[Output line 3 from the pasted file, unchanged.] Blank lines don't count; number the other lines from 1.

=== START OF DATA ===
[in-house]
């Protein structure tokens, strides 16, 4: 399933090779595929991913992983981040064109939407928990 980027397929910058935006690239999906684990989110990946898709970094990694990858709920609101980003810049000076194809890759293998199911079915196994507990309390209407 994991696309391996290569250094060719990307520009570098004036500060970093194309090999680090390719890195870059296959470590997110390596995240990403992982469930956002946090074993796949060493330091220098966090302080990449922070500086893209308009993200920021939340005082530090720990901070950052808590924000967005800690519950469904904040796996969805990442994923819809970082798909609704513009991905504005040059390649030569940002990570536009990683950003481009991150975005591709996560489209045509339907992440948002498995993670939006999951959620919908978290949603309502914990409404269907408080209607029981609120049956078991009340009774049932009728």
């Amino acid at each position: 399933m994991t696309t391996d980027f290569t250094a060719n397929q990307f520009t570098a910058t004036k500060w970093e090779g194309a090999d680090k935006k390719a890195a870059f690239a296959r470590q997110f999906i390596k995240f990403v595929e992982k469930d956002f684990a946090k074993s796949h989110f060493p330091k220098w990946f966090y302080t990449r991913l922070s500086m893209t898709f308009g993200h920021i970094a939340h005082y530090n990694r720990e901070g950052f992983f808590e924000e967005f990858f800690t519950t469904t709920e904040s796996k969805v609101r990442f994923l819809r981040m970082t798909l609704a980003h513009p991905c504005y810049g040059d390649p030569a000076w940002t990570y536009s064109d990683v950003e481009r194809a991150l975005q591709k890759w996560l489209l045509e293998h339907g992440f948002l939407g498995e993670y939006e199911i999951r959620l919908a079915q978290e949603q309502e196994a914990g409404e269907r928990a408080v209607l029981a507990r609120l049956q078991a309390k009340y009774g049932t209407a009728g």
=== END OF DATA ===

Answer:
């Amino acid at each position: 399933m994991t696309t391996d980027f290569t250094a060719n397929q990307f520009t570098a910058t004036k500060w970093e090779g194309a090999d680090k935006k390719a890195a870059f690239a296959r470590q997110f999906i390596k995240f990403v595929e992982k469930d956002f684990a946090k074993s796949h989110f060493p330091k220098w990946f966090y302080t990449r991913l922070s500086m893209t898709f308009g993200h920021i970094a939340h005082y530090n990694r720990e901070g950052f992983f808590e924000e967005f990858f800690t519950t469904t709920e904040s796996k969805v609101r990442f994923l819809r981040m970082t798909l609704a980003h513009p991905c504005y810049g040059d390649p030569a000076w940002t990570y536009s064109d990683v950003e481009r194809a991150l975005q591709k890759w996560l489209l045509e293998h339907g992440f948002l939407g498995e993670y939006e199911i999951r959620l919908a079915q978290e949603q309502e196994a914990g409404e269907r928990a408080v209607l029981a507990r609120l049956q078991a309390k009340y009774g049932t209407a009728g």